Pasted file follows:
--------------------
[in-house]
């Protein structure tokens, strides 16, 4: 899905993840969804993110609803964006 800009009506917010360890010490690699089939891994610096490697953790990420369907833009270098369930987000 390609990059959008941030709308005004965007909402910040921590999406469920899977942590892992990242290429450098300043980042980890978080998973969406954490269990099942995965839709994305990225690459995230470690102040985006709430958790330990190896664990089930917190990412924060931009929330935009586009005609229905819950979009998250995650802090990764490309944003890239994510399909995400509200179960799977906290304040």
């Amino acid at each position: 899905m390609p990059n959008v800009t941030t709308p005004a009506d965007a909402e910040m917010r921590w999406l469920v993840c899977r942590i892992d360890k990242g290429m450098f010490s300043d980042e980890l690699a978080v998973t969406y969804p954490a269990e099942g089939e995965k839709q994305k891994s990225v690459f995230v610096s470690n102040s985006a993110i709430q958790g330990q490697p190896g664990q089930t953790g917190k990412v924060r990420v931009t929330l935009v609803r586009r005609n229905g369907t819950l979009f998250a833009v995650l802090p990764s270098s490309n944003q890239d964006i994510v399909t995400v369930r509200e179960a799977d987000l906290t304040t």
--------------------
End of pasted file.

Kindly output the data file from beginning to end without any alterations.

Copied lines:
[in-house]
């Protein structure tokens, strides 16, 4: 899905993840969804993110609803964006 800009009506917010360890010490690699089939891994610096490697953790990420369907833009270098369930987000 390609990059959008941030709308005004965007909402910040921590999406469920899977942590892992990242290429450098300043980042980890978080998973969406954490269990099942995965839709994305990225690459995230470690102040985006709430958790330990190896664990089930917190990412924060931009929330935009586009005609229905819950979009998250995650802090990764490309944003890239994510399909995400509200179960799977906290304040």
């Amino acid at each position: 899905m390609p990059n959008v800009t941030t709308p005004a009506d965007a909402e910040m917010r921590w999406l469920v993840c899977r942590i892992d360890k990242g290429m450098f010490s300043d980042e980890l690699a978080v998973t969406y969804p954490a269990e099942g089939e995965k839709q994305k891994s990225v690459f995230v610096s470690n102040s985006a993110i709430q958790g330990q490697p190896g664990q089930t953790g917190k990412v924060r990420v931009t929330l935009v609803r586009r005609n229905g369907t819950l979009f998250a833009v995650l802090p990764s270098s490309n944003q890239d964006i994510v399909t995400v369930r509200e179960a799977d987000l906290t304040t």